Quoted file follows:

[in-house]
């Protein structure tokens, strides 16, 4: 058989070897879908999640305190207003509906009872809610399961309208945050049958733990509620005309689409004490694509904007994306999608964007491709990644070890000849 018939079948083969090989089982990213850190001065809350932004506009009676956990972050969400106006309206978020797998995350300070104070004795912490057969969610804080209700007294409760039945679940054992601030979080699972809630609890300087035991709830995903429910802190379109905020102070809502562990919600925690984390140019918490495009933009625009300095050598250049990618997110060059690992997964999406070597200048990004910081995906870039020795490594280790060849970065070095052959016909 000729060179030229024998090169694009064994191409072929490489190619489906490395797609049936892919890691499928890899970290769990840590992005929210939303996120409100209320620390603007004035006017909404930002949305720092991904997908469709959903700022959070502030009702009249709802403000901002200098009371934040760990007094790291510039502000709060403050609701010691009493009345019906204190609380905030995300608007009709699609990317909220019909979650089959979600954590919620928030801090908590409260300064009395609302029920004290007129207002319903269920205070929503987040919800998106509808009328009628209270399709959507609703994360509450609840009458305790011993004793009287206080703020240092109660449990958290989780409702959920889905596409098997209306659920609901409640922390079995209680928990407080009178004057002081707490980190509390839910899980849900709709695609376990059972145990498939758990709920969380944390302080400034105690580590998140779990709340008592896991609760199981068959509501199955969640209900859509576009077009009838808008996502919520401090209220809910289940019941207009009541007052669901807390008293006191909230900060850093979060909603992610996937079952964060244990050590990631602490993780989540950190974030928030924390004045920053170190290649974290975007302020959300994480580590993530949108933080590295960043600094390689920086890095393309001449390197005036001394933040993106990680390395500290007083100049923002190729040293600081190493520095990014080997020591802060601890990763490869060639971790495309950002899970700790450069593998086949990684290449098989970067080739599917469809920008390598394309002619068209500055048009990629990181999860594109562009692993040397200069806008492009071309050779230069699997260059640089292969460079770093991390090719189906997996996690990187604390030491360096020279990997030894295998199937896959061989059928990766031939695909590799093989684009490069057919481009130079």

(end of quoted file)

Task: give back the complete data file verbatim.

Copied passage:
[in-house]
């Protein structure tokens, strides 16, 4: 058989070897879908999640305190207003509906009872809610399961309208945050049958733990509620005309689409004490694509904007994306999608964007491709990644070890000849 018939079948083969090989089982990213850190001065809350932004506009009676956990972050969400106006309206978020797998995350300070104070004795912490057969969610804080209700007294409760039945679940054992601030979080699972809630609890300087035991709830995903429910802190379109905020102070809502562990919600925690984390140019918490495009933009625009300095050598250049990618997110060059690992997964999406070597200048990004910081995906870039020795490594280790060849970065070095052959016909 000729060179030229024998090169694009064994191409072929490489190619489906490395797609049936892919890691499928890899970290769990840590992005929210939303996120409100209320620390603007004035006017909404930002949305720092991904997908469709959903700022959070502030009702009249709802403000901002200098009371934040760990007094790291510039502000709060403050609701010691009493009345019906204190609380905030995300608007009709699609990317909220019909979650089959979600954590919620928030801090908590409260300064009395609302029920004290007129207002319903269920205070929503987040919800998106509808009328009628209270399709959507609703994360509450609840009458305790011993004793009287206080703020240092109660449990958290989780409702959920889905596409098997209306659920609901409640922390079995209680928990407080009178004057002081707490980190509390839910899980849900709709695609376990059972145990498939758990709920969380944390302080400034105690580590998140779990709340008592896991609760199981068959509501199955969640209900859509576009077009009838808008996502919520401090209220809910289940019941207009009541007052669901807390008293006191909230900060850093979060909603992610996937079952964060244990050590990631602490993780989540950190974030928030924390004045920053170190290649974290975007302020959300994480580590993530949108933080590295960043600094390689920086890095393309001449390197005036001394933040993106990680390395500290007083100049923002190729040293600081190493520095990014080997020591802060601890990763490869060639971790495309950002899970700790450069593998086949990684290449098989970067080739599917469809920008390598394309002619068209500055048009990629990181999860594109562009692993040397200069806008492009071309050779230069699997260059640089292969460079770093991390090719189906997996996690990187604390030491360096020279990997030894295998199937896959061989059928990766031939695909590799093989684009490069057919481009130079």